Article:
Flood Potential Outlook
Issued by NWS Northern Indiana
FGUS73 KIWX 031724
PROBABILISTIC HYDROLOGIC OUTLOOK
NATIONAL WEATHER SERVICE NORTHERN INDIANA
1224 PM EST THU MAR 3 2016
... Advanced Hydrologic Prediction Service 90 Day Probabilistic
This is the 90 day probabilistic forecast for locations along the
Kankakee River Basin in northern Indiana and for the Saint
Joseph River Basin in northern Indiana and southern Michigan.
In the table below the 95 through 5 percent columns indicate the
chance the river could rise to or above the listed stage levels in
the next 90 days.
For example, the Kankakee River at Davis, Indiana has a flood stage
of 10 feet. In the next 90 days there is a 10 percent chance the
river will rise to or above 10.5 feet.
The St. Joseph River at South Bend, Indiana has a flood stage of
5.5 feet. In the next 90 days there is a 25 percent chance the
river will rise to or above 4.8 feet.
Chance of exceeding stages at specific locations
...Valid March 03 2016 - June 04 2016...
Kankakee River Basin...
Location FS(ft) 95% 90% 75% 50% 25% 10% 5%
Davis IN 10 8.5 8.6 9.1 9.4 10.0 10.5 10.8
Plymouth IN 13 7.7 8.5 9.1 10.0 11.9 13.0 13.4
Knox IN 10 6.6 6.9 7.2 7.6 8.5 9.4 9.7
Saint Joseph River Michigan Basin...
Location FS(ft) 95% 90% 75% 50% 25% 10% 5%
Saint Joseph River Michigan
Three Rivers MI 7 5.3 5.4 5.8 6.4 7.0 7.8 9.0
Mottville MI 8 4.7 4.8 5.2 5.8 6.5 7.2 8.3
Elkhart IN 24 20.5 20.9 21.3 21.8 22.8 23.8 24.9
South Bend IN 5.5 2.0 2.5 3.1 3.8 4.8 6.1 7.3
Niles MI 11 6.9 7.5 8.1 9.0 9.8 10.9 11.9
Goshen IN 7 3.7 4.0 4.4 5.0 6.0 7.4 8.1
Cosperville IN 6 5.4 5.6 5.8 6.1 6.3 6.7 7.5
This long-range probabilistic outlook contains forecast values that
are calculated using multiple season scenarios from 30 or more
years of climatological data including current conditions of the
river, soil moisture, snow melt and 30 to 90 day long-range
outlooks of temperature and precipitation. By providing the complete
range of probabilities, the level of risk associated with
long-range planning decisions can be determined. These
probabilistic forecasts are a part of NOAA National Weather
Services Advanced Hydrologic Prediction Service.
Additional supportive data and explanations are available on
AHPS at www.weather.gov/iwx, under Rivers and Lakes.
...Snow Cover/Soil Conditions...
Snow cover ranged from two to four inches across much of the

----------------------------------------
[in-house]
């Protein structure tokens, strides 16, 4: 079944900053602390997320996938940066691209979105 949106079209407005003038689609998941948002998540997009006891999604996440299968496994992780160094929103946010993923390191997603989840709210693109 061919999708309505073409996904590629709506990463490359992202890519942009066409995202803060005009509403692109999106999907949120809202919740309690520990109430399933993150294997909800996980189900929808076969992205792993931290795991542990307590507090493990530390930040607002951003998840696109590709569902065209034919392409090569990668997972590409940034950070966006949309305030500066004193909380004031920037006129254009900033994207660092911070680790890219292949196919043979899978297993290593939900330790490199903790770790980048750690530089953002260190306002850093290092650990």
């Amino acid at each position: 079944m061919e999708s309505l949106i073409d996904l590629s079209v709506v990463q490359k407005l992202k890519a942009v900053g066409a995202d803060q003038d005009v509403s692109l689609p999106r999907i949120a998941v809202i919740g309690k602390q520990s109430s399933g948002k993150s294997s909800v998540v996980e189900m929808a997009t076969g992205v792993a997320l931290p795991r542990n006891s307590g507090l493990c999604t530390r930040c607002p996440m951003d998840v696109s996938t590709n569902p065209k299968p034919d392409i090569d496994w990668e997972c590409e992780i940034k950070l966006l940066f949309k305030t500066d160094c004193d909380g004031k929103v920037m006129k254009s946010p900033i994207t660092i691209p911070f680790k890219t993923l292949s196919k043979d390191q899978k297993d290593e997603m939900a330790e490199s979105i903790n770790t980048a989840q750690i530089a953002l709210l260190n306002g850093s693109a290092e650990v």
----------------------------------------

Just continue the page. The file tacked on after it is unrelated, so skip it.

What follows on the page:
Kankakee and St. Joseph Michigan river basins with the highest
amounts in southern lower Michigan. Snow water content peaks near
0.50 inches in the lake effect regions of southwest lower Michigan.
Soil conditions remain frozen across the region down to a depth of
about four inches. With above normal temperatures in the near term,
frozen ground will thaw and allow for greater evaporation and
greater surface water infiltration. Short term crop moisture indices
were near normal.
The Climate Prediction Center 8 to 14 day outlook indicates that there
is a 40 to greater than 50 percent, or elevated, chance for above
normal precipitation and a 70 to 80 percent, or high, chance that
temperatures will be above normal values through the period. The
CPC experimental week 3 through 4 outlook indicates that there is a 55
to 60 percent, or elevated to high, chance for above normal
temperatures. There are equal chances for above, below and near normal
precipitation values for the region during this time frame. The CPC
three month outlook for the period March through May indicates elevated
chances for above normal temperatures and below normal precipitation
across the region.
Area rivers were experiencing above average streamflow. Most points in
the St. joseph and Kankakee basins are experiencing streamflow in the
50th to 75th percentile. A majority of the area stream and waterways
are open with some thin shore ice. The overall potential for significant
ice formation, that could lead to ice jams and exacerbated flooding
conditions, is near zero as temperatures will warm considerably in the
...Overall Flood Risk...
Typical minor flooding, especially in more flood prone areas, remains
possible and will be highly dependent upon future precipitation events.
Given all the factors such as initial moderate streamflow conditions,
low snow water content, and an elevated chance that precipitation will
be above normal over the next couple of weeks, the overall risk for
flooding through the spring is near normal at this time.
The term minor flooding is used to indicate minimal or no property
damage. However, some public inconvenience is possible.
The term moderate flooding is used to indicate the inundation of
secondary roads. Transfer to a higher elevation may be necessary to
The term major flooding is used to indicate extensive inundation
and property damage, usually characterized by the evacuation of
people and livestock and the closure of both primary and secondary